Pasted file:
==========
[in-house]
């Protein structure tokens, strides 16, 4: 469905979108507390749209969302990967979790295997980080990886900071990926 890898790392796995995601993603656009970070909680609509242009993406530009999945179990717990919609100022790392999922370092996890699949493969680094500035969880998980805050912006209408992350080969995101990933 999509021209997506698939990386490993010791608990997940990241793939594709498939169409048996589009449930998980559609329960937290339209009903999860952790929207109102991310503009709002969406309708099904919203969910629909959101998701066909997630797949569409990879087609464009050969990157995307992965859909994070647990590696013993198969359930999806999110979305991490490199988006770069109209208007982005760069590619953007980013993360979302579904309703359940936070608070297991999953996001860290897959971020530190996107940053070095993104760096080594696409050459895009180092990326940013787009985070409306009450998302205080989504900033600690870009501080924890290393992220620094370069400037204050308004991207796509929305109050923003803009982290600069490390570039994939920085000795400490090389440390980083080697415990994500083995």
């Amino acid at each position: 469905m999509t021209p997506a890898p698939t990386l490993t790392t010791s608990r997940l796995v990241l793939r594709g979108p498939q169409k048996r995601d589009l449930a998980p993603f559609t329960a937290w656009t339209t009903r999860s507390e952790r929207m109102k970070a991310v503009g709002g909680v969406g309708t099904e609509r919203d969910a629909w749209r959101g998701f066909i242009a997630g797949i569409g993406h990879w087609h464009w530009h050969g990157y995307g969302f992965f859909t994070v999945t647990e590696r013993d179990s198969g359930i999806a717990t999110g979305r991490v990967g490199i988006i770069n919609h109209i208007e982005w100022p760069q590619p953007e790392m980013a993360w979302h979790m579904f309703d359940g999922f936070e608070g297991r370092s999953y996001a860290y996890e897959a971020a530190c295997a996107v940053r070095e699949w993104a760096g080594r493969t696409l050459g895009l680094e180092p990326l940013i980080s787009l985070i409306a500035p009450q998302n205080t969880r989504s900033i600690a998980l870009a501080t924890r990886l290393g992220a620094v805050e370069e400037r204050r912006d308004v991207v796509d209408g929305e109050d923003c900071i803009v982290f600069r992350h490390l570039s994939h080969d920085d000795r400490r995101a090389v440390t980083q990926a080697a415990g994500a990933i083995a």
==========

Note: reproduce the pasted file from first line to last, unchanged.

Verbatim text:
[in-house]
């Protein structure tokens, strides 16, 4: 469905979108507390749209969302990967979790295997980080990886900071990926 890898790392796995995601993603656009970070909680609509242009993406530009999945179990717990919609100022790392999922370092996890699949493969680094500035969880998980805050912006209408992350080969995101990933 999509021209997506698939990386490993010791608990997940990241793939594709498939169409048996589009449930998980559609329960937290339209009903999860952790929207109102991310503009709002969406309708099904919203969910629909959101998701066909997630797949569409990879087609464009050969990157995307992965859909994070647990590696013993198969359930999806999110979305991490490199988006770069109209208007982005760069590619953007980013993360979302579904309703359940936070608070297991999953996001860290897959971020530190996107940053070095993104760096080594696409050459895009180092990326940013787009985070409306009450998302205080989504900033600690870009501080924890290393992220620094370069400037204050308004991207796509929305109050923003803009982290600069490390570039994939920085000795400490090389440390980083080697415990994500083995």
């Amino acid at each position: 469905m999509t021209p997506a890898p698939t990386l490993t790392t010791s608990r997940l796995v990241l793939r594709g979108p498939q169409k048996r995601d589009l449930a998980p993603f559609t329960a937290w656009t339209t009903r999860s507390e952790r929207m109102k970070a991310v503009g709002g909680v969406g309708t099904e609509r919203d969910a629909w749209r959101g998701f066909i242009a997630g797949i569409g993406h990879w087609h464009w530009h050969g990157y995307g969302f992965f859909t994070v999945t647990e590696r013993d179990s198969g359930i999806a717990t999110g979305r991490v990967g490199i988006i770069n919609h109209i208007e982005w100022p760069q590619p953007e790392m980013a993360w979302h979790m579904f309703d359940g999922f936070e608070g297991r370092s999953y996001a860290y996890e897959a971020a530190c295997a996107v940053r070095e699949w993104a760096g080594r493969t696409l050459g895009l680094e180092p990326l940013i980080s787009l985070i409306a500035p009450q998302n205080t969880r989504s900033i600690a998980l870009a501080t924890r990886l290393g992220a620094v805050e370069e400037r204050r912006d308004v991207v796509d209408g929305e109050d923003c900071i803009v982290f600069r992350h490390l570039s994939h080969d920085d000795r400490r995101a090389v440390t980083q990926a080697a415990g994500a990933i083995a």